A New Approach to Defending Against DDoS Attacks

DDoS (Distributed Denial of Service) attacks are getting larger, more sophisticated, and more pervasive. Just today (October 21, 2016), DDoS attacks against Dyn, Inc have impacted the availability of sites such as Twitter, Netflix, Github, and Spotify.

Typical DDoS mitigation strategies rely on defending the victim (destination) as close to the destination as possible. This can happen in a number of ways.

One defense strategy is to redirect traffic, destined to the victim, through an alternative network that is designed to identify malicious traffic, drop the malicious traffic, before sending the legitimate traffic to the victim. This generally works well for volumetric or protocol based attacks. However, this requires that a network with a vast amount of capacity be available and sitting idle, except in times of attacks.

Another defense strategy is to utilize network and application firewalls, sitting in front of the destination, to identify the malicious traffic and drop it before sending the legitimate traffic to the destination. This generally works fine for some protocol and application based attacks.

Then, in some cases, volumetric attacks are so large, that they completely overwhelm the destination network. In this case, they use a BGP community, known as Remote Triggered Black Holes (RTBH) to tell their upstream service providers to drop traffic destined to the victim before it even reaches the destination network. In this case, the victim is sacrificed for the availability of rest of the network. This is typically the worst case scenario, as the victim still goes offline, conceding a victory to the attacker.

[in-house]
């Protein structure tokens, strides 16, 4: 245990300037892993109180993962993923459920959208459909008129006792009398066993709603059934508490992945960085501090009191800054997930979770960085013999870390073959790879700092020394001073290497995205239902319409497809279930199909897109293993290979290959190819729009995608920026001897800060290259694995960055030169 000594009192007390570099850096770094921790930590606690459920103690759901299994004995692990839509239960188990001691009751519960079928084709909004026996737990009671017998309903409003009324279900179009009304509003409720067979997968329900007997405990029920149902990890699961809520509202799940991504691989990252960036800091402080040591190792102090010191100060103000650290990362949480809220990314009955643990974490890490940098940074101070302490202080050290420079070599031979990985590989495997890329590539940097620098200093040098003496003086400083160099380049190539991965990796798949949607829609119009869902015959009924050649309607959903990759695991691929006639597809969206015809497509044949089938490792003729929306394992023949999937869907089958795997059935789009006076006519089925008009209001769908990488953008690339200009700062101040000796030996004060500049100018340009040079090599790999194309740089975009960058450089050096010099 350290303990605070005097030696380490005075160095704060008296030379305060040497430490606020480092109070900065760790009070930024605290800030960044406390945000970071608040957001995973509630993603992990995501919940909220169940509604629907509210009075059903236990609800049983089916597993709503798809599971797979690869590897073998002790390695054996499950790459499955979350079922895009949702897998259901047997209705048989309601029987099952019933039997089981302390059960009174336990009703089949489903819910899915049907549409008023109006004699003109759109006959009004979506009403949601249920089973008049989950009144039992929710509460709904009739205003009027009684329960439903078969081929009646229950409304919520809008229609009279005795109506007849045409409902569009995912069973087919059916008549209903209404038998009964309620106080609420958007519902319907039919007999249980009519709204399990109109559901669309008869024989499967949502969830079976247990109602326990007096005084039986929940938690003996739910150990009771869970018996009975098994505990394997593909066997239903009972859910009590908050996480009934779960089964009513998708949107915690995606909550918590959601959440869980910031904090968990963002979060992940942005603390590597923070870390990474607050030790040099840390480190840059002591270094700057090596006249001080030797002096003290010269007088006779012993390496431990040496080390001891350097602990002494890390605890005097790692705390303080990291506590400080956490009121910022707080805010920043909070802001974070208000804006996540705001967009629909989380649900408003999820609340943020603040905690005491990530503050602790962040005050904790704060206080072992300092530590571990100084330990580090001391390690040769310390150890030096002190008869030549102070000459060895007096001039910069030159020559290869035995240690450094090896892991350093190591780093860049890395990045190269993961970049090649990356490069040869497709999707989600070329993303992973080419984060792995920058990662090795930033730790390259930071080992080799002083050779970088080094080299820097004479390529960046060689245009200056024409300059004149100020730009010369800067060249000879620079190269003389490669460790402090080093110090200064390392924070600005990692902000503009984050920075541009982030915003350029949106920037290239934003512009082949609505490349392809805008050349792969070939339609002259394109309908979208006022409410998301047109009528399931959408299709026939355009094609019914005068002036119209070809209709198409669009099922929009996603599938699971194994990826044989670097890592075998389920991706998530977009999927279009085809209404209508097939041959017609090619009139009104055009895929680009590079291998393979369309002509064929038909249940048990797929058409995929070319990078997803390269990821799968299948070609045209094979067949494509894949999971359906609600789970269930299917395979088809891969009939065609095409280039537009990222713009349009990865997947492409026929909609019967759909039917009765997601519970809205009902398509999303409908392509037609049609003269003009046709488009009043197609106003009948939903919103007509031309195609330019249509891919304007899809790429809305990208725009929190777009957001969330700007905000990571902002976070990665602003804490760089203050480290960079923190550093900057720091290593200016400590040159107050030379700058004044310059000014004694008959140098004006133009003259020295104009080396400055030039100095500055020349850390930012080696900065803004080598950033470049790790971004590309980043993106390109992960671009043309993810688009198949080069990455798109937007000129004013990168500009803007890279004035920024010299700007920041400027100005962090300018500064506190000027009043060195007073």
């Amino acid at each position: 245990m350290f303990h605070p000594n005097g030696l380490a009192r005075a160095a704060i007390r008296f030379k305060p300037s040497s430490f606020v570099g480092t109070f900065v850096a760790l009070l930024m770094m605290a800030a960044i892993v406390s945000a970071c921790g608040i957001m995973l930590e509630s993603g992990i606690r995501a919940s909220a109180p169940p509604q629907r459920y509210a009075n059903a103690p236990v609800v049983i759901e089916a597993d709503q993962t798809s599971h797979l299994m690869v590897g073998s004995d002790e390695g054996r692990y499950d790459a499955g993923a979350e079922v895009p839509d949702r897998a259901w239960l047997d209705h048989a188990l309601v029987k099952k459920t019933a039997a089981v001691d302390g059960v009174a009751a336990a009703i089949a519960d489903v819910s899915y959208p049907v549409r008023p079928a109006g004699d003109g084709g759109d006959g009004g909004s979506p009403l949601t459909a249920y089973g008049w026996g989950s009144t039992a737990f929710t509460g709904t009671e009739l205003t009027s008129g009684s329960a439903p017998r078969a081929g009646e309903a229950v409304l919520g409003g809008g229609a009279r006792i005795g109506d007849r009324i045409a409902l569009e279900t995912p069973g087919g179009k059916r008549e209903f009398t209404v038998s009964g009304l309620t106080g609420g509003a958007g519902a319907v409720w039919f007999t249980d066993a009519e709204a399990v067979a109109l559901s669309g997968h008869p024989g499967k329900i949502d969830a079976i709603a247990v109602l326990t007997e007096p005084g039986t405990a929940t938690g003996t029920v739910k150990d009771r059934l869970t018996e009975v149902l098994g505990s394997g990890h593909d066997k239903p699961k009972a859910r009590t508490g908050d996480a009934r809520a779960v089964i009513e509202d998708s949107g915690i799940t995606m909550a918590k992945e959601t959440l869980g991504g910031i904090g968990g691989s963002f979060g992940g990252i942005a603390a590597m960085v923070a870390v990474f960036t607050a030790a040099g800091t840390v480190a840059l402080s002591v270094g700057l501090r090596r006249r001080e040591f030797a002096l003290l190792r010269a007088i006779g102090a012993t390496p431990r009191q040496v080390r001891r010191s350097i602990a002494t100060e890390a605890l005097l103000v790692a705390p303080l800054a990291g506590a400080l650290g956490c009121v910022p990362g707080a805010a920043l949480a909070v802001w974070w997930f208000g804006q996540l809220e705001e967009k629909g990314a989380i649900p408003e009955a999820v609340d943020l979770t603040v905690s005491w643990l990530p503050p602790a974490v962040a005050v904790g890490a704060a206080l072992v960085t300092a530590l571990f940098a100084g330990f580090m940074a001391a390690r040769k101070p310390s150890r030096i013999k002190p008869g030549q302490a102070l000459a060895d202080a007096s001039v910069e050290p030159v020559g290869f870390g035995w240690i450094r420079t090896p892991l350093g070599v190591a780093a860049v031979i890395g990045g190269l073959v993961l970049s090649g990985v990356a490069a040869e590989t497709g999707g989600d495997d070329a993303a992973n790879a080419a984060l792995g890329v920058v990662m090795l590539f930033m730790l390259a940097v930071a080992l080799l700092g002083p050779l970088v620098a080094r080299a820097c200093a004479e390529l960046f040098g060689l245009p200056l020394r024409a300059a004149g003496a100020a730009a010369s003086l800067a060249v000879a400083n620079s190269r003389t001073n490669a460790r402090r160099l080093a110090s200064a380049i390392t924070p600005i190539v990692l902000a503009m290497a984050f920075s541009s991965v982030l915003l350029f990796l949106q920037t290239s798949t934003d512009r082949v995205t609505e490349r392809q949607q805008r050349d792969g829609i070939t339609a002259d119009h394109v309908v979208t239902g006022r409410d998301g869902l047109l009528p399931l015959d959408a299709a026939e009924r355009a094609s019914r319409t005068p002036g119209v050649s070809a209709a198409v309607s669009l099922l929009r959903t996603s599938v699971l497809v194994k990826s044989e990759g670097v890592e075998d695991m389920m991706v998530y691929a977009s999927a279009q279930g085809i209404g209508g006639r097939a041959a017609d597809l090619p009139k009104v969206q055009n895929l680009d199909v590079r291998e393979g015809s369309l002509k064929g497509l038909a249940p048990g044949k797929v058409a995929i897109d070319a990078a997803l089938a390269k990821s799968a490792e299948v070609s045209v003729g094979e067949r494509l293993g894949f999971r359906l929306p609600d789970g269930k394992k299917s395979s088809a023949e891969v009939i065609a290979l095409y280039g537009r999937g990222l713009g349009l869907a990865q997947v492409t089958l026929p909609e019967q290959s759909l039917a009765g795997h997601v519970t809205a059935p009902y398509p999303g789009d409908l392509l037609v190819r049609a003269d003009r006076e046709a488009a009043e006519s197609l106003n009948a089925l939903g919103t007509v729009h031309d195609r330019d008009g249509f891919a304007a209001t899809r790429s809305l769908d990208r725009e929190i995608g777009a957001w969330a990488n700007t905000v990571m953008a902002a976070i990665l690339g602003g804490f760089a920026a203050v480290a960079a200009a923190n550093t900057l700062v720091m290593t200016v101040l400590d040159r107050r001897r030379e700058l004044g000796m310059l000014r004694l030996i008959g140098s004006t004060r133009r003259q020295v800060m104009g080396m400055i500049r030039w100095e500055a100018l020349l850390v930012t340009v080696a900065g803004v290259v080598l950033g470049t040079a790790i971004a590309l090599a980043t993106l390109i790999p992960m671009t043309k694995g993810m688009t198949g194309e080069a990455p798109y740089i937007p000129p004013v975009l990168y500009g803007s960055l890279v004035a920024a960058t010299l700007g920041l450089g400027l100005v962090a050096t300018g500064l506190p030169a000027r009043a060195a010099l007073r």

These countermeasures obviously are not going to scale with ever growing attacks. This is why we need the architects and builders of the Internet to come together to standardize on a new method of defending against the these attacks. We need a global community of real time analytics that identify malicious sources and use RTBH techniques to automatically take the offending sources off the Internet, instead of the victims. This technique will require that every Internet provider agree on a standard, and abide by it.

Share on FacebookTweet about this on TwitterShare on LinkedInShare on RedditEmail this to someone

October 21, 2016

Posted In: DDoS, Miscellaneous Hacking, Net Nuetrality, Network Connectivity, network security, Security

Why I will be Boycotting AT&T.

I’ve recently have been experiencing issues with my IPv6 Tunnel with Tunnelbroker.net. While doing some searching on the Internet, I ran across this forum thread on AT&T, with users experiencing the same issue.

It appears that AT&T is blocking SIT and GRE tunnels purposely – which have very legitimate purposes. After reading the forum thread, I filed a complaint with the FCC about AT&T violating network neutrality rules. I then posted my actions on the thread and listed the FCC complaint reference number – 13-C00539997.

Shortly after, AT&T removed the reference number from my post. I then edited the post and added it back. The AT&T moderator then removed it again and sent me a private message stating that I wasn’t allowed to post personal information. I replied back to her message and stated that it wasn’t personal information and that it was a FCC complaint reference number. After sending the message, I again edited the post and added the reference number back. And told the moderator, by name, to not remove the reference number.

Now, I’m banned from the thread, and I got a nice nasty gram from the AT&T moderator

With customer service like this, my FCC complaint will be for nought, as I’m just going to boycott AT&T products all together. So long, AT&T, you’ll hardly be missed.

Update:

I received another private message, this time from another forum moderator.

Here is my response:

Share on FacebookTweet about this on TwitterShare on LinkedInShare on RedditEmail this to someone

November 10, 2013

Posted In: AT&T, Net Nuetrality